As far as Red Sea Resorts go both Safaga and Qesier are relative newcomers to the Tourist industry, only beginning their development during the early 90’s. The two towns are situated 1& 2 hours south respectively by road from Hurghada. As in Hurghada top class resorts and Diving operations have appeared to exploit the wealth of reef systems nearby. Safaga caters more for the day diving fraternity while Qesier is more of base for long distance live aboard vessels heading South. The offshore reefs outside Safaga allow almost identical diving as that in Tiran, Panorama reef being an especially good drift dive taking in its splendid soft coral, hard coral and gorgonia. Abu Kafan and Middle Reef offer the chance too for large pelagic sightings, as well as a myriad of smaller marine life and extensive hard coral gardens.
This Reef is a magical experience and is amongst my favourite sites anywhere in the world. A long narrow reef Elphinstone sits North-Northwest 2km off the coast, East of Abu Dabab. The site is famous for its unique topography that includes a natural archway at 53m below its southern plateau and its resident shark population. Often mistaken for oceanic sharks there are two sizeable ‘Silvertip’ sharks that like to approach divers very closely or swim just below the surface around the boats. Elphinstone’s walls have some impressive coral Growths and an especially large gorgonia on the southern end of the eastern wall. At the northern end of the reef is a narrow plateau that drops in stages down to over 52m where a rock mound stands away from the main reef. It is here during certain times of the day schools of Hammerheads rise from the depths to feed, but depending on the current and time of the year it is possible to see them all around the reef as shallow as 13m!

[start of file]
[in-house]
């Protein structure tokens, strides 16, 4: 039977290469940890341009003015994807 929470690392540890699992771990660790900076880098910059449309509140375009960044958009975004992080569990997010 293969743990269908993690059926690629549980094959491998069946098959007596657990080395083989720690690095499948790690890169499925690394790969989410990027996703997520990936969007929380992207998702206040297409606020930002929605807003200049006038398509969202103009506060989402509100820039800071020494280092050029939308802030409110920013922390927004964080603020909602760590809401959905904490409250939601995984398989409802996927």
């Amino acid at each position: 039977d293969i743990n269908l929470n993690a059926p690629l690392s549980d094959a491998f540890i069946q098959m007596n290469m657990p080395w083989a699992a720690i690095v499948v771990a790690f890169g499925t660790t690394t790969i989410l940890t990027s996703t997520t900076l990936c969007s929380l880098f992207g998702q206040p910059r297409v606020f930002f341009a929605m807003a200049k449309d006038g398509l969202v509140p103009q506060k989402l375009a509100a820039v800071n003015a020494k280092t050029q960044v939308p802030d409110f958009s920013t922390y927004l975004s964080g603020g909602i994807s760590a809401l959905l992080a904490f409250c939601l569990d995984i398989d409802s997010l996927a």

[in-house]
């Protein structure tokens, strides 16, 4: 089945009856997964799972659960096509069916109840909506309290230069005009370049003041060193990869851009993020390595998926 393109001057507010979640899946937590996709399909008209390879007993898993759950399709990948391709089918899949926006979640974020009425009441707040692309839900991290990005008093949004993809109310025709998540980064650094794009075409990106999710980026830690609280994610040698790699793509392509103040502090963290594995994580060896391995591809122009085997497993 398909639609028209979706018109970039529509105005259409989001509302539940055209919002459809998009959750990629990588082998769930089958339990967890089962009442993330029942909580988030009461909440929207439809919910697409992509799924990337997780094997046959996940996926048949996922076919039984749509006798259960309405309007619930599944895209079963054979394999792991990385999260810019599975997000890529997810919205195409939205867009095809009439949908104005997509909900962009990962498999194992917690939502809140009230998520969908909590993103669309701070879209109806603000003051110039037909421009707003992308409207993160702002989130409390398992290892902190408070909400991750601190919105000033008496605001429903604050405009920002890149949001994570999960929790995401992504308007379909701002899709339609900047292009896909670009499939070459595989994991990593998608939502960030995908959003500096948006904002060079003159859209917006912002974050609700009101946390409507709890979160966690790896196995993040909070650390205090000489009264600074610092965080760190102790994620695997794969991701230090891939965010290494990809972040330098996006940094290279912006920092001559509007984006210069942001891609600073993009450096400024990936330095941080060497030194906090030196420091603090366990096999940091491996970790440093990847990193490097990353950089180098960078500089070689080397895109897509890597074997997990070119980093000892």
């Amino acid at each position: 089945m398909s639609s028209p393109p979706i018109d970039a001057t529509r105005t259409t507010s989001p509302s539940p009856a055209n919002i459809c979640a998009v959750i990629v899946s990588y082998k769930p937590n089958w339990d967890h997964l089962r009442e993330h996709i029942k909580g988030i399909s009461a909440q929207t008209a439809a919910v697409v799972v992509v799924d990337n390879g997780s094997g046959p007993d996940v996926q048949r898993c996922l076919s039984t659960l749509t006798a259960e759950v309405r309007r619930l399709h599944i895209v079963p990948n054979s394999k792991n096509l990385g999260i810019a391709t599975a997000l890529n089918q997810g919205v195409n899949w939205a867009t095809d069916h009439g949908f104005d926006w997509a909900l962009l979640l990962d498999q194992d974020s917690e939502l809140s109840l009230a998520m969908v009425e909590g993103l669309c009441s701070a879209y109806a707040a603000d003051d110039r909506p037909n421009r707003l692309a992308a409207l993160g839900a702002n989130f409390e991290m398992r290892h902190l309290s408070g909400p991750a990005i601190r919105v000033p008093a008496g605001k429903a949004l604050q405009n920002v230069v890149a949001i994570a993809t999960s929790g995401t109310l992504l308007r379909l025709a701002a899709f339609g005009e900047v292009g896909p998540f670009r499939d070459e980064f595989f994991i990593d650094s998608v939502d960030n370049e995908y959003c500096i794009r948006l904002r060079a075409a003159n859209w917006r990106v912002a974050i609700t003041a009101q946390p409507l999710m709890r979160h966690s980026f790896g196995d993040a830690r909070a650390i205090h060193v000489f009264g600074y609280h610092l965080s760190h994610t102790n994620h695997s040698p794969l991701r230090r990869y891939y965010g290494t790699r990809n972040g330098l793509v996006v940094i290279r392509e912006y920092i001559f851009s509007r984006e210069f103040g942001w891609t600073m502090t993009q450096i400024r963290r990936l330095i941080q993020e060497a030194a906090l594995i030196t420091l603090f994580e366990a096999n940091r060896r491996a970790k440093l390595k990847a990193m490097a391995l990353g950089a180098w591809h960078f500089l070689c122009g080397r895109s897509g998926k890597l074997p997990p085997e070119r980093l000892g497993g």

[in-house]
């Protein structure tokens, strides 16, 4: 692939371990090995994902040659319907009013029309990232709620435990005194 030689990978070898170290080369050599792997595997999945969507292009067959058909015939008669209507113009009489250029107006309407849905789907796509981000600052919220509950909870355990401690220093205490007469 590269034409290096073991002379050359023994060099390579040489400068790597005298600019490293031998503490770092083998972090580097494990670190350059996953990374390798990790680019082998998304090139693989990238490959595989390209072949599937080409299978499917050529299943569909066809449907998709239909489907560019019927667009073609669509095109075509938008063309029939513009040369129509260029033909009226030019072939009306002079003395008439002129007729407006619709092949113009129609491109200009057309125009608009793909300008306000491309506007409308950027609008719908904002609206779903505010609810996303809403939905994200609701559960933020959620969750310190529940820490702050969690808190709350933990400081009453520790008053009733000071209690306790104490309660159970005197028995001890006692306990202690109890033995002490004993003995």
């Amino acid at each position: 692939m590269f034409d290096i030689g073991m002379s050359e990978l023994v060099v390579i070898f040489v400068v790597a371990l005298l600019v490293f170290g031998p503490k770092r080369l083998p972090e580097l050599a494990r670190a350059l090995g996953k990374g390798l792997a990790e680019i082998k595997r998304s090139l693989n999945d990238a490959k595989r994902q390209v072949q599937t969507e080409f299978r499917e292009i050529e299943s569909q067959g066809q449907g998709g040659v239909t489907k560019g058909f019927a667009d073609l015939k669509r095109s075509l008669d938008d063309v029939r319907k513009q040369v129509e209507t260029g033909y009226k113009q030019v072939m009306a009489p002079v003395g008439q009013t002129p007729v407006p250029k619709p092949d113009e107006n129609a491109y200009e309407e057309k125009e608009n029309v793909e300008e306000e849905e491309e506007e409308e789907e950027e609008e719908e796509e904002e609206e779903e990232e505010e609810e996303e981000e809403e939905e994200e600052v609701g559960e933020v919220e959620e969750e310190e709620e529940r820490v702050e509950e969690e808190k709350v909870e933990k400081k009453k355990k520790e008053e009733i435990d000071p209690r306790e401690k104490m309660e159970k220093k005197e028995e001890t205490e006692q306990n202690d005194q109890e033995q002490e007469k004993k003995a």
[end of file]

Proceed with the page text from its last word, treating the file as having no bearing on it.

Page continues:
Elphinstone is a site demanding good diving skills and a cool head to get the best opportunities. The reef is only accessible by live aboard vessel, which has been its saving grace over the years.
Southern Egypt (Safari Heaven)
This is one of the most exciting areas of the world in my learned opinion, an area I regard as Heaven on Earth.
Southern Egypt begins at Fury Shoal, northeast of Ras Banas. Here we have one of the remnants of the Red Seas volcanic past forming a broad deep-water ridge with 11 separate sea mounds rising from it. The reefs atop these mounds are remarkable in their extreme differences; no two are the same, this diversity makes the area so special.
‘Dolphin Reef’ at the extreme south of Fury Shoal combines several aspects of diving on one reef. Wall diving and drifts take place along the Western Wall, laid back diving amongst the unique array of coral rock formations on the edge of the lagoon where sleeping Whitetip sharks can be found beneath deep overhangs. The reef received its popular name from its resident pod of Dolphin; its Egyptian name is ‘Sataya’.
Sha’ab Maksur in the north of the shoal is very similar to Elphinstone in size and shape, having steep walls and a plateau at each end. The southern plateau on Maksur is longer, broader and flatter than the former with some outstanding mounds literally carpeted with beautiful soft corals, sea whips and sea fans. Two hollow mounds give shelter to schools of sweeper. The eastern wall is also a hammerhead haunt on occasions too.
‘Sha’ab Claudio’ is an interesting and fun reef to dive due to its extensive labyrinth of small passageways and grottoes. The cracks in the reef top produce stunning natural lighting effects against the dark rock walls and the white sandy floor.
Abu Galawa reef in the northwest of the shoal is the resting-place for the famous ‘Tugboat’ wreck, which has now become a reef in itself, almost hidden below a hard coral skin, surrounded by a mist of tiny life.
The St. John Reef system is a huge sub-sea plateau rising from the depths of ‘Foul Bay’ just above the Sudanese border. The extensive reef systems are spread out over a 20 square kilometre area, and are the least dived reefs in Egypt. During 1995, 96 & 97 discovery expeditions carried out by ‘Diving World’ vessels ‘Aquasafari’ & 'Zabargad' 14 new reefs were found on the St. John Plateau, which were given Egyptian names by the crew.